Updates from the Community Food Growers’ Network

CFGN has been going through a process of decomposition and renewal over the last few years, sometimes likened to a hibernating bear or a whole river ecosystem…. this blog attempts to make sense of this process and provide updates for those who have been wondering what has become of this beloved and radical London network.

Artwork by CFGN members, arranged by Emma Bell

Back in 2018/9 CFGN’s funding came to an end, and the network tried to envision a new, member-led organisational structure that would not rely on paid staff. A small group of members took over the coordination, and took stock of all the organising work, campaigning and connections CFGN built over the years (have a flick through our blog archives and Plot issues to read the history of the network). They invited Zahra Dalilah (past coordinator) to help us reimagine what we were about through collectively re-writing our manifesto. This took us into the winter of 2019, and resulted in a new more democratic organisational structure which Zahra developed for us after listening to our hopes and dreams for the network. 

In early 2020 the pandemic hit and this had a big impact on the network. Some people moved out of London, whilst others got much busier growing and delivering food in their localities, caring for loved ones, and organising on a national and international level around food justice. As a London-based network of food growers and community kitchens, CFGN’s organising culture was centred around in-person gatherings at member projects, eating, working and discussing together. The various lockdowns in 2020-2021 meant that this was something we could no longer do, so our efforts had to move online. We continued to meet and grapple with the new organisational structure that had been proposed, discussing how to bring it into being and keep the network going with reduced funding. We held one online gathering in May 2020 (see our previous blog post) where we heard about the myriad of ways members had been adapting their roles and projects to meet increased need for local food supplies made visible by the pandemic. Members were gaining new insights into the food system, local community organising and mutual aid. They were also burnt out and overworked with little time to reflect or engage with organising beyond what felt urgent and immediate. The energy of the network dissipated in this time, as people ran out of capacity. 

During this shift it felt like something got lost, or ‘the baton’ that gets passed between people and groups and which keeps a network alive over time, got dropped, and it became hard to know who could pick it up again, and how. There is much to learn from this moment of quiet disconnect and exhaustion, and much to grieve. 

At some point in our hibernation Natalia (Previous CFGN coordinator and Land Workers Alliance), suggested that we organise another gathering to try and breathe some life back into the network. With funding from the LWA we organised a collaborative gathering with Ubele, Black Rootz and LWA at Wolves Lane in September 2021. Around 30 people attended. We discussed the Rootz Into Food Growing report, and how we, as a predominantly white led sector, could respond to its findings that racism, discrimination and unfair pay are rife. We talked about unions, resource sharing strategies, anti-oppresion training, the need for more collaboration and deep change. We also met Ed and April from LWA South East regional group and started to chat about how we could support each other’s efforts.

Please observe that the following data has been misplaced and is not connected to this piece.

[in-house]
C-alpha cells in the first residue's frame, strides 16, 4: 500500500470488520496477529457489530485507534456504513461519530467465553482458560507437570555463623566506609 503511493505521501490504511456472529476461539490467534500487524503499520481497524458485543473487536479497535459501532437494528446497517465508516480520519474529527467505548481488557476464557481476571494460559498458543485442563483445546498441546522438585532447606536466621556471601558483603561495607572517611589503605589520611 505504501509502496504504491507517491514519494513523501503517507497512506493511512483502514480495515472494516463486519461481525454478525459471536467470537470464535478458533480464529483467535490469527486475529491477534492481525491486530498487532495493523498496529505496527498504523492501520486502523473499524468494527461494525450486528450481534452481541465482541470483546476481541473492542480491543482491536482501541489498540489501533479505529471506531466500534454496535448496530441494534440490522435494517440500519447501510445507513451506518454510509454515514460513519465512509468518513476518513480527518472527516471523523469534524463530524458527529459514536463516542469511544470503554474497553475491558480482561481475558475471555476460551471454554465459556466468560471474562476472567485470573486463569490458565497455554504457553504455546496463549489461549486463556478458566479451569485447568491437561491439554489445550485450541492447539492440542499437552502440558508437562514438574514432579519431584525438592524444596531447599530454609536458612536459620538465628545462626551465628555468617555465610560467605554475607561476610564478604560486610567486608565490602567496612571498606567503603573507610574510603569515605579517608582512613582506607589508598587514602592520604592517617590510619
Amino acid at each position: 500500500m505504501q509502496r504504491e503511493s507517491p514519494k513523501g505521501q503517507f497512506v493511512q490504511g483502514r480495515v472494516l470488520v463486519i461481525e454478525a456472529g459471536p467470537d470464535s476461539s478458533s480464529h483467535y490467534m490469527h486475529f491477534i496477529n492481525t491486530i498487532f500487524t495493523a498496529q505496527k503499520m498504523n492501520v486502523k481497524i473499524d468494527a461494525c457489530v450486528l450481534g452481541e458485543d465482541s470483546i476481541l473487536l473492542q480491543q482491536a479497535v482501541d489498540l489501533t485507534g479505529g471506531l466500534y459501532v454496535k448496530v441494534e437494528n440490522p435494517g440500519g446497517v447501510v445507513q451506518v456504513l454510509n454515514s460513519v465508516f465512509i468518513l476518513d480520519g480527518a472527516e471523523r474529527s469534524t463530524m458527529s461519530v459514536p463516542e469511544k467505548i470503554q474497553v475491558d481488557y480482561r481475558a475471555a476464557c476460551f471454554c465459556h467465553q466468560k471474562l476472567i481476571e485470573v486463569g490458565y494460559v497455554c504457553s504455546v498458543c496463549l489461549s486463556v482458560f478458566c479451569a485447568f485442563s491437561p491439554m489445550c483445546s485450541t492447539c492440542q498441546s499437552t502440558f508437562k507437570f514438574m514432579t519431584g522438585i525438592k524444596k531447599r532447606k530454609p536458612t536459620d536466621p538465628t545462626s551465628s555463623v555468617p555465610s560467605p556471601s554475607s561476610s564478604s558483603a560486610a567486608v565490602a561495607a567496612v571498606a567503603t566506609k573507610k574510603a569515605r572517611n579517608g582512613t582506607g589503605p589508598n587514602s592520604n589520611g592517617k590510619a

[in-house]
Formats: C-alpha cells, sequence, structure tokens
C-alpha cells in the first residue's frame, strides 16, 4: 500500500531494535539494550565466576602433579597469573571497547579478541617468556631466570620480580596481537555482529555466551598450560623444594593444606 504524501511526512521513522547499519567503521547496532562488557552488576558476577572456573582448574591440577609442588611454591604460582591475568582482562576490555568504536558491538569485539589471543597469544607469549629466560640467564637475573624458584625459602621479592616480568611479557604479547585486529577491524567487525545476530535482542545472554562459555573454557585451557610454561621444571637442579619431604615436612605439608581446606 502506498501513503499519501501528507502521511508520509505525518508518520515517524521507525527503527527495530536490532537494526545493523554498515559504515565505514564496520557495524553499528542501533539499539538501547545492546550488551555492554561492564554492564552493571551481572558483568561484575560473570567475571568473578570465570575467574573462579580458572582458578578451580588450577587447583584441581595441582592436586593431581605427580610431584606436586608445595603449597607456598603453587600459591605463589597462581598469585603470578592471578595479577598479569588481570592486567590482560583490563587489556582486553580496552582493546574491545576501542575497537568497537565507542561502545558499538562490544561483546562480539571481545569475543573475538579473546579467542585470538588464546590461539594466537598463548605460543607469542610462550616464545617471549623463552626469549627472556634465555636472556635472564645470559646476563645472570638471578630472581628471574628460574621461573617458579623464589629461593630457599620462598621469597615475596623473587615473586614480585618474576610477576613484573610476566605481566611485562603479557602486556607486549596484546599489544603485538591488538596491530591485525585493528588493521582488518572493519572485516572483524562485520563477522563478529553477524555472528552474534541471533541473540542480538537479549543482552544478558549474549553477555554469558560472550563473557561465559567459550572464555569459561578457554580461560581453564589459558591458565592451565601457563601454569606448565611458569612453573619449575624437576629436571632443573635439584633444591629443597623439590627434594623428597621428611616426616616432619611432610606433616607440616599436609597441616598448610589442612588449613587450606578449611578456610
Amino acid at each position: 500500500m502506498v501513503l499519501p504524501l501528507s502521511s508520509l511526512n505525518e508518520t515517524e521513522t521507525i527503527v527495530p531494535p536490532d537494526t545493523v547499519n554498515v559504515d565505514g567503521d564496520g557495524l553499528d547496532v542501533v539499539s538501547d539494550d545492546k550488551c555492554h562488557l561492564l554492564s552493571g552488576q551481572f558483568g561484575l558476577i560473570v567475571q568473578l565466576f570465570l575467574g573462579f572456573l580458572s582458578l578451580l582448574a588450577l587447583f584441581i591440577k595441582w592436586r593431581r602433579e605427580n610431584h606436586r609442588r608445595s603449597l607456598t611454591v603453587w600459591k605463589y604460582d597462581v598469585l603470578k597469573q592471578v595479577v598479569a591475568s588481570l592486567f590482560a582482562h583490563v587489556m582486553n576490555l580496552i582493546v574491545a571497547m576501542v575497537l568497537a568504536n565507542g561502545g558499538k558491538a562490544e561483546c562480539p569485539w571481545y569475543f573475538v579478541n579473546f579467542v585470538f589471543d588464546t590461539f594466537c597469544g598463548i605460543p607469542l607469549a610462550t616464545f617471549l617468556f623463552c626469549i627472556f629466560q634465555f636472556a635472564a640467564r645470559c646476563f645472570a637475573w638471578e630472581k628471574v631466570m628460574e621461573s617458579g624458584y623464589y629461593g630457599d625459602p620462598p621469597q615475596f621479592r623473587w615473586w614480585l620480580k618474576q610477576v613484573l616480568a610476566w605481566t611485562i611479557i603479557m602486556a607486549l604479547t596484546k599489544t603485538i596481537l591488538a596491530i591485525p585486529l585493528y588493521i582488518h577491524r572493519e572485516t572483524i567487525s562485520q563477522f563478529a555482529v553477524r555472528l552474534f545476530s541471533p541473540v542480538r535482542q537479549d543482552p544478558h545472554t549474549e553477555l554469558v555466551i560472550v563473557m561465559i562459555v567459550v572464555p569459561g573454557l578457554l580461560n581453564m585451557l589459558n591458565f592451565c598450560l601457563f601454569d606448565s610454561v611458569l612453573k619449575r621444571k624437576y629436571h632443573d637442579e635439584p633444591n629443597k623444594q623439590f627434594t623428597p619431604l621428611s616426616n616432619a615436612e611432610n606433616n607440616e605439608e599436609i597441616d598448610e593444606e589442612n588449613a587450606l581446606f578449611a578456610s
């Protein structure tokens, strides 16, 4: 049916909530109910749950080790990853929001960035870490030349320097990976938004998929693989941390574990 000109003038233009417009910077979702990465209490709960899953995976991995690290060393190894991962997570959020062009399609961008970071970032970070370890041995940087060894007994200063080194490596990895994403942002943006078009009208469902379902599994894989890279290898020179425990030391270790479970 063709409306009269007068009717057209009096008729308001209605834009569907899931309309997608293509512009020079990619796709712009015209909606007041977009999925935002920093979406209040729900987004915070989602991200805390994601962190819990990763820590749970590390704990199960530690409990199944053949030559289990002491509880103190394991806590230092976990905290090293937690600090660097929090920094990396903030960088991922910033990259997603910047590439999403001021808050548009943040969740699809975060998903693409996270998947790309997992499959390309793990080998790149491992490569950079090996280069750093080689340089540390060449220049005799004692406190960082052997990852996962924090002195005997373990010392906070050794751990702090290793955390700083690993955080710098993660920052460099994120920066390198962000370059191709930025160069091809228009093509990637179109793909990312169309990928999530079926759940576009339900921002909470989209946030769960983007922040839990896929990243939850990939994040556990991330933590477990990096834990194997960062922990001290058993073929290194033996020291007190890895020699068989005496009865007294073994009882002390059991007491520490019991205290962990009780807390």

In December 2021 we co-organised a winter event with LWA South East as part of their AGM, building on the conversations from September and forming a huge organising team with lots of energy and enthusiasm. We talked about trade unions and resource sharing and in the evening had music from Xylaroo and a Microbe Disco Ft Aisha Mirza. We reflected upon how joining up our efforts could help to strengthen the food and land justice movement in the region, making links and sharing resources between ‘urban’ and ‘rural’ projects and spaces. 

Out of this gathering a group of us started organising to set up a trade union for workers across land trades to improve accountability and keep the conversation alive in response to the Rootz into Food Growing Report. SALT (Solidarity Across Land Trades) was born and has been building up its membership amongst workers in organic, agroecological and conventional land trades over the last 2 years. If you are looking for a union to support you in this sector, do consider joining SALT who are now formally a national branch of the Bakers Food and Allied Workers Union (BFAWU) – or contact the coordinating team: salt_union@proton.me

Urban-rural connection was the theme of our next collaborative gathering, which took place at Ed’s Veg in Liphook in September 2022. About 40 people came from all over the region on trains, buses, shared rides and bikes, camping out and singing by the fire into the night. At the gathering we decided to formally join the efforts of CFGN and LWA SE enabling us to organise more consistently across the whole region. We are still working out how to bring this into being, so if you’d like to get involved with food and land justice organising across the South East get in touch with us: info.cfgn@gmail.com or LWA SE: southeastlandworkersalliance@gmail.com

You can read a full report from the day, by co-facilitator Ali Taherzadeh (Resisting, Learning, Growing) here